CUSHING, TX (KTRE) - Jean Davidson is always introduced as the granddaughter of the founder of the Harley Davidson empire. It grabs listeners' attention. It's just what Jean Davidson wants before delivering a message she considers many times more meaningful.
The Cushing school children shouting "help" could have matched the decibel level of the powerful Harley Davidson motorcycles Jean Davidson has known all her life. The former classroom teacher loves enthusiasm, but not as much as the grandson she misses very, very much.
During her presentation, the author and founder of Yell and Tell told students that her grandson's death could have been prevented if someone had yelled for help.
"My grandson died in 2006 in a water accident that could have been prevented if the older boy would have reacted by yelling help," Jean Davidson said.
Since then, Jean Davidson has directed her grief toward writing and teaching the Yell and Tell program. She said young children are often afraid they're going to get in trouble.
"The little children are only afraid their mom or dad are going to yell at them for being somewhere they weren't supposed to be," Jean Davidson said.
While teaching the simple five-step program, Jean Davidson discovers Yell and Tell heroes. Thursday, it was Leo in Cushing.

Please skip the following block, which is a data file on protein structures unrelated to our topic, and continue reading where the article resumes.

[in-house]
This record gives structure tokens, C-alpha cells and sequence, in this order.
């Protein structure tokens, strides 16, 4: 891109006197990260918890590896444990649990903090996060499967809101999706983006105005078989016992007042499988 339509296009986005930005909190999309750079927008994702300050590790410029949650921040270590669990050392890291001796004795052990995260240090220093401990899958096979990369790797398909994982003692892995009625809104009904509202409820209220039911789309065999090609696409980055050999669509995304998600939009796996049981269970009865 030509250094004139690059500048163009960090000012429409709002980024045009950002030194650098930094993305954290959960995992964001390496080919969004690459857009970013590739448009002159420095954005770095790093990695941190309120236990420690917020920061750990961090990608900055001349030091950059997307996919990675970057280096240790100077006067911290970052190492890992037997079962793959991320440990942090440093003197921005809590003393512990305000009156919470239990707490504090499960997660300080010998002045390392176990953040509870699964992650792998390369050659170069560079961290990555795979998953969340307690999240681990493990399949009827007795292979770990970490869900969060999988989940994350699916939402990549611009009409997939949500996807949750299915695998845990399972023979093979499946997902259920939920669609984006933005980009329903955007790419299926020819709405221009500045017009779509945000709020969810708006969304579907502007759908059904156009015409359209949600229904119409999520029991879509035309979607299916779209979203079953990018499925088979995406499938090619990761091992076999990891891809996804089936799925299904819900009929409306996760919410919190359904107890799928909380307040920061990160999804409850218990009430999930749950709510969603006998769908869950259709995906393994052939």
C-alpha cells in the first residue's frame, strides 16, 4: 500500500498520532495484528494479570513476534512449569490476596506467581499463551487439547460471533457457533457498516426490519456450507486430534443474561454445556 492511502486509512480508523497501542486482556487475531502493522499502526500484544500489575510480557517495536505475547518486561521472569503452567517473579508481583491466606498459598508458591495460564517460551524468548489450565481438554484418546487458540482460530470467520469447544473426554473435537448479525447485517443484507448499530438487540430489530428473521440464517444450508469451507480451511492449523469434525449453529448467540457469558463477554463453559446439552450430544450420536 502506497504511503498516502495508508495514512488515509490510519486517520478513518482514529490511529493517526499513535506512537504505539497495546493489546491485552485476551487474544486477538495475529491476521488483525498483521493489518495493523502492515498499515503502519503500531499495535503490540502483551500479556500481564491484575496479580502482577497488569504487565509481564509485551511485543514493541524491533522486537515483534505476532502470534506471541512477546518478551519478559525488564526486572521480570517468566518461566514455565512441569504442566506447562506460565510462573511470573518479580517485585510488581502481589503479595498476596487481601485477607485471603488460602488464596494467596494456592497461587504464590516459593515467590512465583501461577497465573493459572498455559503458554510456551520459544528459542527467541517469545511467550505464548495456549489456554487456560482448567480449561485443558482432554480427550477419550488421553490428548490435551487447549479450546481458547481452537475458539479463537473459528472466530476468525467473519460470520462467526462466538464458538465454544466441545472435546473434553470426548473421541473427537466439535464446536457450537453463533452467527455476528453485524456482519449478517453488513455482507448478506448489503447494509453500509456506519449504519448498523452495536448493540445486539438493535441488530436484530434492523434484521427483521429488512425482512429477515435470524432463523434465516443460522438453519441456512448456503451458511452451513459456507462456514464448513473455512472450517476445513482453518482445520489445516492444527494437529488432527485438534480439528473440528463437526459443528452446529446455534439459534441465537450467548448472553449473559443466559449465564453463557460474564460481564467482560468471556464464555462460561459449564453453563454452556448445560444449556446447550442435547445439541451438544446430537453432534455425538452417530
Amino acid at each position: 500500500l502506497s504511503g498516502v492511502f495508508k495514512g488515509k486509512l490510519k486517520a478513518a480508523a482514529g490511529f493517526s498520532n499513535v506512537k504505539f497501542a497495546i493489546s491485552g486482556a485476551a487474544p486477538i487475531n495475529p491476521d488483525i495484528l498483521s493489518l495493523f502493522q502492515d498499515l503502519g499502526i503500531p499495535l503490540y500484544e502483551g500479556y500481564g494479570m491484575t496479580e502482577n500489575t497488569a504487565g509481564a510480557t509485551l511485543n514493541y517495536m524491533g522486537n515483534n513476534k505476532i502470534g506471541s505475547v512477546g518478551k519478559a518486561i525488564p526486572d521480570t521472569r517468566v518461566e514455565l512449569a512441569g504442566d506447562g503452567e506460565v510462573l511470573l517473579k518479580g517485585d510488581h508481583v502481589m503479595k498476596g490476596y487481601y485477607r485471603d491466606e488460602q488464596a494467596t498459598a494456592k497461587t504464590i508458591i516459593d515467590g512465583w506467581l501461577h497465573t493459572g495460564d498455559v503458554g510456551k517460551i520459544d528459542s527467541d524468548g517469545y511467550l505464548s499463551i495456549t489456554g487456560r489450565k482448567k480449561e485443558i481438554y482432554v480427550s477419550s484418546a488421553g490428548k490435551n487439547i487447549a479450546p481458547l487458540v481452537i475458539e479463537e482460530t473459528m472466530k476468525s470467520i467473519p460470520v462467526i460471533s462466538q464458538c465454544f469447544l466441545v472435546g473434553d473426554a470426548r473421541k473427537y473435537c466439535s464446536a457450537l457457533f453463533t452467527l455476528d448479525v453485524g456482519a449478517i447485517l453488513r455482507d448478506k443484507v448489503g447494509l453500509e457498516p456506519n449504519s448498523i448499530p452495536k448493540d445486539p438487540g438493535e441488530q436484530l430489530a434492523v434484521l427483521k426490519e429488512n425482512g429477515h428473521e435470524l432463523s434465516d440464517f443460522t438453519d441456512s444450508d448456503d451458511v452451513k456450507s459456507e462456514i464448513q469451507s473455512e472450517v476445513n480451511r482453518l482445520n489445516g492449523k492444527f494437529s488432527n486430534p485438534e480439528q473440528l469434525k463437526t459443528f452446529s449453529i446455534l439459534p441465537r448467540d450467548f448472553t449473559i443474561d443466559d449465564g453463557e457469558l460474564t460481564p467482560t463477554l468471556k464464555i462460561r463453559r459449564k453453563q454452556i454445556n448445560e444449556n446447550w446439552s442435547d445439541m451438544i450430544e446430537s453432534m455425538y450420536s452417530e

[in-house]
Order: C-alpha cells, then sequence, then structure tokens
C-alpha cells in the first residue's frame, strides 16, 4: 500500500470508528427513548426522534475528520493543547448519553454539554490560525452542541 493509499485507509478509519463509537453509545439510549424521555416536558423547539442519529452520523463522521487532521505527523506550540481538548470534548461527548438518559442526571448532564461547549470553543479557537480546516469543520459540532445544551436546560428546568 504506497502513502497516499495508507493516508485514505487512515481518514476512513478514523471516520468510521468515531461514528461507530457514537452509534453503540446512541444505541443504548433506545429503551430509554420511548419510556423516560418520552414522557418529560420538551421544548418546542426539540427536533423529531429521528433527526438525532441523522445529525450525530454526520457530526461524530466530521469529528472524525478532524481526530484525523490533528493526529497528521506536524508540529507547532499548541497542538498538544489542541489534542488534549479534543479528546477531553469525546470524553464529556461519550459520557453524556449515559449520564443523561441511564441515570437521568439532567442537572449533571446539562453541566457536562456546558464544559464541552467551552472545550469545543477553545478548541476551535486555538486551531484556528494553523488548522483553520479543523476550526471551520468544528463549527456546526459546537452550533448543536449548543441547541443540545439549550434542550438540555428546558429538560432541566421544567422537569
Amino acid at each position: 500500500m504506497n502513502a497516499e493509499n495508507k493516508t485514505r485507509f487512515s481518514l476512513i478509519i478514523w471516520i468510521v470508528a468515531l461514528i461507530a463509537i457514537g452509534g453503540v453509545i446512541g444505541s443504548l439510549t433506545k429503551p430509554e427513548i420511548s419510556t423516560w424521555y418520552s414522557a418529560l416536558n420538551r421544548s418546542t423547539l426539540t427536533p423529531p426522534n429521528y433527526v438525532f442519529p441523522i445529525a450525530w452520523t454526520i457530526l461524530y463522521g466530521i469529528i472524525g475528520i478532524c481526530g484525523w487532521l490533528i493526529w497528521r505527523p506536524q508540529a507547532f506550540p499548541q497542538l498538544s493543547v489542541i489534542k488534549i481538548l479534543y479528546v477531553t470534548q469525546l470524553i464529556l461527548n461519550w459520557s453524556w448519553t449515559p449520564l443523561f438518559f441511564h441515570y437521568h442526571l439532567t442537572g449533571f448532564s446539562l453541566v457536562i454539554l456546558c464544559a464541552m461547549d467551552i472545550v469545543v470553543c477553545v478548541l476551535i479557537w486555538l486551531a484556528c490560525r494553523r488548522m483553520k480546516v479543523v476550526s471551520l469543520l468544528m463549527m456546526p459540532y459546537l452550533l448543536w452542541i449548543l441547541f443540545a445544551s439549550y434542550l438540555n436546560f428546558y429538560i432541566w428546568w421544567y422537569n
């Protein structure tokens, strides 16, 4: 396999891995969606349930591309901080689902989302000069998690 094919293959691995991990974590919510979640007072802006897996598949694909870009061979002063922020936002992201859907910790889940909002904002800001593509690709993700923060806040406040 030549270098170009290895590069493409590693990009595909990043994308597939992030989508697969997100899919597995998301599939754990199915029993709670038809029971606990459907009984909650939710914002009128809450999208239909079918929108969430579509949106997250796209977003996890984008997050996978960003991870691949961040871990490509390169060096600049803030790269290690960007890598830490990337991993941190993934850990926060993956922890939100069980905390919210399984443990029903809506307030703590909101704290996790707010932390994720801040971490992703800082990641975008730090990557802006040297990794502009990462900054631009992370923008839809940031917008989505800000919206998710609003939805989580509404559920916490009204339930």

"My sister fell off the porch," Leo Licona said.
Leo yelled to a neighbor for help. That neighbor also happened to be his principal. Melanie Pettit, the principal of Cushing Elementary said she was impressed by Leo's presence of mind.
"I'm really amazed at his presence of mind because I know he was scared and he was worried, but he knew he needed to get help," Pettit said.
However, Jean Davidson said that most youngsters benefit from examples of times to call for help.
"My friend just fell in the water," Jean Davidson said as she gave the students examples of what she was talking about. "My friend just started a fire."
The mission requires focus, something that Jean Davidson agreed that she may have inherited from her grandfather.
"I would have liked to just sat there and cried the rest of my life, but I also knew I needed to do something with it to help other children," Jean Davidson said.